Vanessa Di Gregorio
For an intern at a literary agency, there is nothing more annoying than opening up a manuscript, thinking it has potential, and seeing the story veer off into something that doesn’t work – and having this something be the same with almost every other single manuscript. And what is this annoying thing that just doesn’t work? Male characters who are attractive.
What do I have against attractive men, you ask? Well… nothing really, I suppose – except when it comes to writing; then, pretty much EVERYTHING is wrong with attractive guys. You see, the majority of partials that I read are YA. The majority of books I read on my spare time are YA. Savannah has mentioned an epidemic; this one that I’ve come across is frightening (and I’m sure you’ve noticed it, too). I’m talking about the Twilight epidemic that is attractive male figures.
Okay, so I will be the first to admit that I enjoyed reading Twilight (except for the last book; more on that another time). But the aftermath of Twilight has led to a genre of YA that is beginning to all look the same: paranormal romance. Now, I like some paranormal romance every now and then. I’m not trying to bash it. What I am going to bash, however, is the constant stream of weak female and/or plain Jane protagonists who meet sexy yet nice males that make me want to gag. I’m talking about the Ideal Man.
Here is what I think is wrong with this picture.
- Everyone is doing this. And I mean EVERYONE. It’s like… Harlequin for teens (not bashing Harlequin either, but I think YA paranormal romance shouldn’t ALL be so harlequin-like). And it’s starting to get a bit old.
- Why do these guys need to be drop-dead gorgeous? No, seriously. WHY?! Think about this for a second. Does this make them more likeable? Or more talented? Or a better person? Physically, sure… but that isn’t the only reason a girl should end up with a guy. Looks fade (unless you’re a vampire – and I don’t even want to go into the whole cliché vampire thing now). Is it necessary for them to have this inane ability to make females go weak in the knees, or salivate upon looking into their eyes? No (unless they are evil and attempting to brainwash your protagonist with lust in order to rule the world… or something). It really isn’t necessary to mention their drop-dead good looks if they aren’t causing women to actually drop dead.
- Chances are, that uber hot guy with the dreamy green eyes is pretty 2-dimensional as a character. Gorgeous AND sweet? Uh… Idealistic much? Okay, so maybe there are gorgeous guys out there who aren’t pricks. But chances are they aren’t perfect. They aren’t eco-friendly AND smart AND nice AND super sexy AND good cooks AND in love with the average-looking female protagonist. They need to have flaws. Every character needs to have flaws. ESPECIALLY the good-looking ones. It’s the only way to make them complex and INTERESTING.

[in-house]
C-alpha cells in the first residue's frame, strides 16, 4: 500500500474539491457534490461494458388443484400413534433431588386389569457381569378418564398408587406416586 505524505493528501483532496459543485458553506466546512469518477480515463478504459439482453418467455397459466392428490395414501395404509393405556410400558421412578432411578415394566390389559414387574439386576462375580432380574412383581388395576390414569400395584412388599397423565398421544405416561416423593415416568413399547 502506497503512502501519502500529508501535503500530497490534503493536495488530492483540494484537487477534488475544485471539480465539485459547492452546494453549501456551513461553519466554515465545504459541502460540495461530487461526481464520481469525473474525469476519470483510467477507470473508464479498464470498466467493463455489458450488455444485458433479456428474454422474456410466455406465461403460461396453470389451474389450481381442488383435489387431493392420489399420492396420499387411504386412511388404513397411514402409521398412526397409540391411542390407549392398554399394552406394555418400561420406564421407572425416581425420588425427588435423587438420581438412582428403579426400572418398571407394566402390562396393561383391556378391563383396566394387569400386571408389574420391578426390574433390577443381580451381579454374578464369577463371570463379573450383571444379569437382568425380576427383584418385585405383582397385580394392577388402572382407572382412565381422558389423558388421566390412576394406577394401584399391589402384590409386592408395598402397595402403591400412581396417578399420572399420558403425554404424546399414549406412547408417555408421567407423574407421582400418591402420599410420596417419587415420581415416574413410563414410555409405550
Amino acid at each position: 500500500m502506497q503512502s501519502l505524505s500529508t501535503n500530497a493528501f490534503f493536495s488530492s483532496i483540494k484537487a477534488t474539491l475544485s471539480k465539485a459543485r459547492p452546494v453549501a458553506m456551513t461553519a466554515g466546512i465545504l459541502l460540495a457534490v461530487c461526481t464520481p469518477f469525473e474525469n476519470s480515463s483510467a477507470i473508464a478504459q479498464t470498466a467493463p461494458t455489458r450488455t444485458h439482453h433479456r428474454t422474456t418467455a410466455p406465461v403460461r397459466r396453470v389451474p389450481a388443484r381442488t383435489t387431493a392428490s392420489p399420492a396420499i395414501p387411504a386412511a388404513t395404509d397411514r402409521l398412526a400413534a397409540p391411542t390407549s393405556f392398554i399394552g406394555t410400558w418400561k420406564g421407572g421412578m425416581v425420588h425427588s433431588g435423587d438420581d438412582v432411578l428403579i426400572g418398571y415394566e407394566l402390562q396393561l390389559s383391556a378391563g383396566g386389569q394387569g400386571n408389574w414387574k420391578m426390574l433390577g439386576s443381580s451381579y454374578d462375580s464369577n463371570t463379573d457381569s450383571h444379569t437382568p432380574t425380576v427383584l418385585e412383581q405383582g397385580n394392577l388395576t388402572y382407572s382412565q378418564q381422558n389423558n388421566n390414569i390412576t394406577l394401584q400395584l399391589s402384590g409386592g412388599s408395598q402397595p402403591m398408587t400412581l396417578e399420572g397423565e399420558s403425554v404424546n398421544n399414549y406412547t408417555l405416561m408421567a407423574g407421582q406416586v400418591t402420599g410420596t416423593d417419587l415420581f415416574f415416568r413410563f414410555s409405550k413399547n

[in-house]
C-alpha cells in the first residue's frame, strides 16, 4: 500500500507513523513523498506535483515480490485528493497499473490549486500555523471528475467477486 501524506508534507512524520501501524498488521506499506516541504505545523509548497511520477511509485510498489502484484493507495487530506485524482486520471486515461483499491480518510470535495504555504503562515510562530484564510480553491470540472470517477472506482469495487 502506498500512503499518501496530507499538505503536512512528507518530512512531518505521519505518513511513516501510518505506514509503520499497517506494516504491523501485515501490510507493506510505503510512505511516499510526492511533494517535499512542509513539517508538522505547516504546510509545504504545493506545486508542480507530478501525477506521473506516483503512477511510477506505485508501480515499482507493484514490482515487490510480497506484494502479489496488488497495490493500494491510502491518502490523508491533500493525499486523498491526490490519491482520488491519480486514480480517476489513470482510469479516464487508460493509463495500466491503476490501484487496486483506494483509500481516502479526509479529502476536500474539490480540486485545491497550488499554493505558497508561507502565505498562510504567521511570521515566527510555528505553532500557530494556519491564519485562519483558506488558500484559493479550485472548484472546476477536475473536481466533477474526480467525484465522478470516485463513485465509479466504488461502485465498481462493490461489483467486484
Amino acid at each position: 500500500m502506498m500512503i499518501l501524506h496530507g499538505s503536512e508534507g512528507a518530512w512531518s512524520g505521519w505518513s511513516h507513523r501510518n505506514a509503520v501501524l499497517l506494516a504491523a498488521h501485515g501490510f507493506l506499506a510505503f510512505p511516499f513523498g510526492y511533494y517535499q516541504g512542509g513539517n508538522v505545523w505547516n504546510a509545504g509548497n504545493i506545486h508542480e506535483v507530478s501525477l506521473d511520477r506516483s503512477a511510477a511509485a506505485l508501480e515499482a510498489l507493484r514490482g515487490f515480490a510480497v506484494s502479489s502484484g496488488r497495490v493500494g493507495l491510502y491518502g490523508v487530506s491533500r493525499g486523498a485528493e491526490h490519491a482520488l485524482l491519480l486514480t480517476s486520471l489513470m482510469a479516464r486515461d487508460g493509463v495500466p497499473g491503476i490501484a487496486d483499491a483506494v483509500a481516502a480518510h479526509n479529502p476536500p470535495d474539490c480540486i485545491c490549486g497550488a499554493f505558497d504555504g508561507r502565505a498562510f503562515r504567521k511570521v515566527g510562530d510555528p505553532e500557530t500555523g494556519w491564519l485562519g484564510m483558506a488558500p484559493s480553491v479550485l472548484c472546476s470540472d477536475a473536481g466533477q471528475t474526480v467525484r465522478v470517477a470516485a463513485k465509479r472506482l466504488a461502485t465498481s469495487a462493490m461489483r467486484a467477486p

- And if they aren’t nice? Well, why do I need to know that he’s attractive? If you’re writing realistic/urban YA set in high school, then go nuts – that’s what high school is: staring at and comparing hot guys. But if you’re writing sci-fi or fantasy or whatnot, then why do I need to know how super good-looking he is? Answer: I DON’T. Really. I don’t mind physical descriptions (as long as they aren’t mentioning his “muscular arms” as he leans over a counter). If I need to know that he’s muscular (ie. he is a trained fighter, or it makes him intimidating or something), then fine. That makes sense. If you’re writing Harlequin, then fine. But otherwise, let’s calm down with the obvious “sexy” descriptions. It can make your writing a bit tacky.
- Did I mention just how boring perfect guys are? YAWN.
I mean, isn’t personality SO much more important anyways? Sure, let us know that he’s blonde with blue eyes and that he has a slight build – fine. But don’t then say that, “she tried not to notice his attractiveness” or, “she was at a loss for words – he was gorgeous”, or something equally as ridiculous. COME ON. Seriously? I DON’T CARE. In fact, 9/10 times I’ve come across a super gorgeous guy who leaves the female protagonist speechless or whatever, I’ve been turned off and end up saying that I think it needs a rewrite before it is resubmitted (the one exception was because there was a good reason for his attractiveness – it added to the plot). The whole “ideal guy” is getting very old, very fast. And is too cliché. If there isn’t a reason plot-wise to mention how attractive he is, then don’t. I’m sure by the end, if he ends up being the romantic love interest, we’ll all think he’s gorgeous. We just don’t need you spelling it out for us. We’re not dumb. We get it.
So the “Ideal Sexy Male” is not always so ideal. It will probably make your story a lot weaker than it is, and will make your characters a lot weaker than they are. And not just your sexy male character; your female protagonist will also be a much weaker character if all she notices the first time she meets said gorgeous boy is his attractiveness. There needs to be SOMETHING other than his abs or his eyes.
So I want everyone to do me a huge favor, and just stop with the attractive guys already. I don’t need to know, and your readers don’t need to know. Your work will be so much better without him.
Vanessa is an intern at The Rights Factory, a literary agency located in Toronto. She is also taking courses in a publishing program, and is trying to figure out where in the world of publishing she wants to end up in. Currently, she is working on a YA fantasy novel and a Children’s non-fiction series.